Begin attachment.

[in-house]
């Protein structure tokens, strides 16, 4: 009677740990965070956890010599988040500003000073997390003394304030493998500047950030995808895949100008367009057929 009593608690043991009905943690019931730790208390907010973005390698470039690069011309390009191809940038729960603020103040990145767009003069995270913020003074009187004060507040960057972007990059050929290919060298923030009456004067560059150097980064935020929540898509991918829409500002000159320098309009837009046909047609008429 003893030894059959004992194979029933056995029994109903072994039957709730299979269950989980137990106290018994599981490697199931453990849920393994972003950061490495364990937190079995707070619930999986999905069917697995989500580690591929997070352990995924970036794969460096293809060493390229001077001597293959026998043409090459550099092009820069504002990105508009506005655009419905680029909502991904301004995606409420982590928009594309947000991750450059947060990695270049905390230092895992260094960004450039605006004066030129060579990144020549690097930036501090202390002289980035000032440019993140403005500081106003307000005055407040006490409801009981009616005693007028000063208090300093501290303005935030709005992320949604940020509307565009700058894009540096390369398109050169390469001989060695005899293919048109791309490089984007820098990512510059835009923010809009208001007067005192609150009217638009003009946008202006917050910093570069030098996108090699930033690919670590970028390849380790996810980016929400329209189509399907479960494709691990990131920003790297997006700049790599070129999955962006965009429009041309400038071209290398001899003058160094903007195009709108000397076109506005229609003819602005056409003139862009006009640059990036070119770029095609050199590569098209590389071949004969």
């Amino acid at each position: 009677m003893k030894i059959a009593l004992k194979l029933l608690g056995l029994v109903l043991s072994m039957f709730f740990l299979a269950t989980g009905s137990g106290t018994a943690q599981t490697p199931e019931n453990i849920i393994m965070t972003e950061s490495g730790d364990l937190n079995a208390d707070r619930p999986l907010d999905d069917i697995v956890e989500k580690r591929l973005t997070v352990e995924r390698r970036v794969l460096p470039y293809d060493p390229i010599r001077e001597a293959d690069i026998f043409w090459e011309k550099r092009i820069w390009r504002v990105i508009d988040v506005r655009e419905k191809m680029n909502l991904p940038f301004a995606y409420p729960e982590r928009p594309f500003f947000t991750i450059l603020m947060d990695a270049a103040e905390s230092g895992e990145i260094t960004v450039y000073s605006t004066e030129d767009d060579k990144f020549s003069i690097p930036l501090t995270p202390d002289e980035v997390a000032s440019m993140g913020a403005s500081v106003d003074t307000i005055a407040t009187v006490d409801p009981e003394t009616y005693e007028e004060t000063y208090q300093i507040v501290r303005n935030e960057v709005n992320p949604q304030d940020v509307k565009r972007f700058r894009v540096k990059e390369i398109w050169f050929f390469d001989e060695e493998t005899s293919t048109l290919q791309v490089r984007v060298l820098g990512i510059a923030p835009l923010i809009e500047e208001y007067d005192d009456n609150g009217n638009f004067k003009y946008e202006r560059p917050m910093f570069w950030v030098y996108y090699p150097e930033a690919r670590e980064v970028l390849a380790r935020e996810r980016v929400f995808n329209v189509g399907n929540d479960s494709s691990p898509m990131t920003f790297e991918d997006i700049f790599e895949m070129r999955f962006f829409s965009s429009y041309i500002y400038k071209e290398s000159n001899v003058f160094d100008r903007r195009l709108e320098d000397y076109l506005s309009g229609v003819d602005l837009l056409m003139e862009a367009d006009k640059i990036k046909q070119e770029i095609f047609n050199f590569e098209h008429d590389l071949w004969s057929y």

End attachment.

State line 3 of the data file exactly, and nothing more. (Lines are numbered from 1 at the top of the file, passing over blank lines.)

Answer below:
């Amino acid at each position: 009677m003893k030894i059959a009593l004992k194979l029933l608690g056995l029994v109903l043991s072994m039957f709730f740990l299979a269950t989980g009905s137990g106290t018994a943690q599981t490697p199931e019931n453990i849920i393994m965070t972003e950061s490495g730790d364990l937190n079995a208390d707070r619930p999986l907010d999905d069917i697995v956890e989500k580690r591929l973005t997070v352990e995924r390698r970036v794969l460096p470039y293809d060493p390229i010599r001077e001597a293959d690069i026998f043409w090459e011309k550099r092009i820069w390009r504002v990105i508009d988040v506005r655009e419905k191809m680029n909502l991904p940038f301004a995606y409420p729960e982590r928009p594309f500003f947000t991750i450059l603020m947060d990695a270049a103040e905390s230092g895992e990145i260094t960004v450039y000073s605006t004066e030129d767009d060579k990144f020549s003069i690097p930036l501090t995270p202390d002289e980035v997390a000032s440019m993140g913020a403005s500081v106003d003074t307000i005055a407040t009187v006490d409801p009981e003394t009616y005693e007028e004060t000063y208090q300093i507040v501290r303005n935030e960057v709005n992320p949604q304030d940020v509307k565009r972007f700058r894009v540096k990059e390369i398109w050169f050929f390469d001989e060695e493998t005899s293919t048109l290919q791309v490089r984007v060298l820098g990512i510059a923030p835009l923010i809009e500047e208001y007067d005192d009456n609150g009217n638009f004067k003009y946008e202006r560059p917050m910093f570069w950030v030098y996108y090699p150097e930033a690919r670590e980064v970028l390849a380790r935020e996810r980016v929400f995808n329209v189509g399907n929540d479960s494709s691990p898509m990131t920003f790297e991918d997006i700049f790599e895949m070129r999955f962006f829409s965009s429009y041309i500002y400038k071209e290398s000159n001899v003058f160094d100008r903007r195009l709108e320098d000397y076109l506005s309009g229609v003819d602005l837009l056409m003139e862009a367009d006009k640059i990036k046909q070119e770029i095609f047609n050199f590569e098209h008429d590389l071949w004969s057929y």